The weight of carrying a growing number of ribbons on her bike won’t slow Terry Bradley when she attempts to ride the new 200-mile route in the upcoming Pelotonia.

“I have a ribbon for everyone I ride for and I have too many ribbons. I keep adding more and more, and I really hate that,” said Bradley, the captain of The Ohio State University College of Arts and Sciences peloton (team) and a Pelotonia rider since the inaugural event in 2009.

This year, Bradley will be adding a ribbon to honor the memory of her high school friend, Cassie Cuthbert, who passed away on February 3 from breast cancer and ovarian cancer, and another ribbon in honor of a close friend who was recently diagnosed with breast cancer.

“I don’t need more reasons to ride in Pelotonia; I don’t need to lose any more friends and family,” said Bradley, who is a Systems Manager in the Department of Physics. “I have personal knowledge of where all the money we raise goes; I know the James is the place to take your family and friends because of the personal care they’ll get and all the amazing research they do here.”

Pelotonia has raised $157 million to fund cancer research at The Ohio State University Comprehensive Cancer Center – James Cancer Hospital and Solove Research Institute (OSUCCC – James). Bradley and her ASC teammates are great examples of how Buckeyes from all over campus and from all 15 colleges have joined the growing Pelotonia community of riders, virtual riders, volunteers and donors that form the Team Buckeye super peloton.

And here’s the thing: Bradley, and many others, weren’t so sure, back in 2009, before the first Pelotonia, that the idea for a fundraising bike ride would actually work.

Bradley came to Ohio State in 1998 and was a Systems Specialist in the relatively new, and rapidly growing Clinical Cancer Genetics Department (now the Division of Human Genetics). “It was such a rush to work with all these amazing people,” she said. “I was a chemistry major in college (at Emory University) and I’ve always loved science and could see what they were doing for their patients; and the research, even at that point in time, was incredible.”

She moved over to the Department of Physics in 2001.

And then, in 2009, along came this idea of a fundraising bike ride. Bradley was already a cyclist and enjoyed long, challenging rides, such as Tour of the Scioto River Valley (TOSRV), a two-day, 200-mile ride to Portsmouth and back.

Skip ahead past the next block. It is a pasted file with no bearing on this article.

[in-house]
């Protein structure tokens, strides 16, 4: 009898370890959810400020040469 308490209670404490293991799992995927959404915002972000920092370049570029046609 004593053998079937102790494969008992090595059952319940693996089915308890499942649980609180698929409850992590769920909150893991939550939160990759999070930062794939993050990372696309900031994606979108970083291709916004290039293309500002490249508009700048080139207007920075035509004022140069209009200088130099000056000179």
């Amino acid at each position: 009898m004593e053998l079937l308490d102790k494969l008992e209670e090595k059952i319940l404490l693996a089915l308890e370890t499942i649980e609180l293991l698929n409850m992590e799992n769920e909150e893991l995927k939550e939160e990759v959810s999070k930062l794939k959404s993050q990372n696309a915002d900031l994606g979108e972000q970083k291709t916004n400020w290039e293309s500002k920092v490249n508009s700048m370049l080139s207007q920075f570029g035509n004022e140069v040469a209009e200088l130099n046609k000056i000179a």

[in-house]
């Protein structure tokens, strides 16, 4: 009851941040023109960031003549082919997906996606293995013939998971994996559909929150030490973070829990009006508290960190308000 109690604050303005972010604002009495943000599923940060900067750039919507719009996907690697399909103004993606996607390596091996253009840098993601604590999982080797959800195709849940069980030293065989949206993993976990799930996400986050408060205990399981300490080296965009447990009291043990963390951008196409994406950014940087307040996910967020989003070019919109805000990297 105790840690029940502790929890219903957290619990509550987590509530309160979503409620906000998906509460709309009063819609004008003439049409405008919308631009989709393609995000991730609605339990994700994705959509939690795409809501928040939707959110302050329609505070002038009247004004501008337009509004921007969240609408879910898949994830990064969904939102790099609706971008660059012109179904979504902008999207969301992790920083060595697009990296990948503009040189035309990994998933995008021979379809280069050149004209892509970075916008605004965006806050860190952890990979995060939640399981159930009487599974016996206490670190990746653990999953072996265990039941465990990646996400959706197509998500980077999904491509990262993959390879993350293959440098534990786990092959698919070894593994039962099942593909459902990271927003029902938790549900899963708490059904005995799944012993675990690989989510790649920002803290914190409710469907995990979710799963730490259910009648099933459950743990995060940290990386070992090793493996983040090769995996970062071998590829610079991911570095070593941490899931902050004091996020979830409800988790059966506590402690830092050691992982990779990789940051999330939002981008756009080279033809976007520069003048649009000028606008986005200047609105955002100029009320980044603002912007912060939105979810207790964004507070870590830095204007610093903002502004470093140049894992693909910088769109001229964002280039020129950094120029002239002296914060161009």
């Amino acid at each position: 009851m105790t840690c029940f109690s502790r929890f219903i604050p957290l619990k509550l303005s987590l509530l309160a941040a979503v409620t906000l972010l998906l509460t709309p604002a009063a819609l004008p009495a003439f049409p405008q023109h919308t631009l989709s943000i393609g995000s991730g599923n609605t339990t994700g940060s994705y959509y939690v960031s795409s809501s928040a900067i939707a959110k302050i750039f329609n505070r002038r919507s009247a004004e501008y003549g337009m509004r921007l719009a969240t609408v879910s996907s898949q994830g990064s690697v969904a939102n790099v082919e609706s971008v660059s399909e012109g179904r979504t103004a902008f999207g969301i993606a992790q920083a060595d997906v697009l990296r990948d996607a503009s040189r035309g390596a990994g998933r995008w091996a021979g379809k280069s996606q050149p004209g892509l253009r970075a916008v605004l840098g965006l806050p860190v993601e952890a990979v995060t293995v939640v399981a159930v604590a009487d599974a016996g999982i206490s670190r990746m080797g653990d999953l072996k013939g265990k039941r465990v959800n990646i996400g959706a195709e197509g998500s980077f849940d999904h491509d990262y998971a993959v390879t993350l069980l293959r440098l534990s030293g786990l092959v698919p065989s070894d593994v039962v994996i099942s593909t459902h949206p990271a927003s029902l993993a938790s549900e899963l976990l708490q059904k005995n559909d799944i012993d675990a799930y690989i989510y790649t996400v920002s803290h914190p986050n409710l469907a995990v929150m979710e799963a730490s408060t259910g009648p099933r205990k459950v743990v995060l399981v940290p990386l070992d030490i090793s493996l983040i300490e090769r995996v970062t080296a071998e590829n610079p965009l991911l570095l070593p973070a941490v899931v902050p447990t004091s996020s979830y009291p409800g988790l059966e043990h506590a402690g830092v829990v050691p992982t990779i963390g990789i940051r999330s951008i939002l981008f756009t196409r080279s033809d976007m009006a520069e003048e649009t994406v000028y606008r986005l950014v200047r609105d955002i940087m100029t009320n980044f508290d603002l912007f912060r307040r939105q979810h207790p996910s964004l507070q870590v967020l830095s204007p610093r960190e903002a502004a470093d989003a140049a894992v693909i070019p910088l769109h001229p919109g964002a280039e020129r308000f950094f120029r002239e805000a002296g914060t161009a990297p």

“When I heard about Pelotonia, I thought about how cancer had touched my family and our friends. I didn’t know if this event would succeed, but I wanted it to work, so I took the leap.” There was no Team Buckeye for the first Pelotonia, and Bradley and several of her friends from clinical cancer genetics formed a team: the Polymeracers.

For so many first-time Pelotonia riders, there comes a moment – or moments – when they realize they’re not just on a bike ride.

The College of Arts and Sciences has benefitted directly from Pelotonia, as several undergraduate, graduate and post-doctoral students from the College have received Pelotonia Fellowships to pursue cancer-related research. For example, William Cantara, PhD, a Chemistry post-doc, received a Pelotonia Fellowship in 2013 to look at the “the underlying mechanisms by which a cancer-causing virus replicates.” Cantara remains a member of Team ASC. Dance major Marie “Mimi” Lamantia received an undergraduate Pelotonia Fellowship to help James patients suffering from chemo-induced peripheral neuropathy (CIPN). This is a side effect from cancer treatment that causes weakness and numbness in the arms and legs, and Lamantia utilized the tango to help her “students” gain strength and balance and become more mobile.

Bradley has evolved from a doubter into one of Pelotonia’s most passionate supporters.

“Pelotonia has given me so much more than I’ve ever given to Pelotonia,” she said. “It’s so humbling when I think about this amazing community of people I’ve gotten to know and love and become connected to. We all have this job we need to do, to end cancer, and that’s what’s important.”

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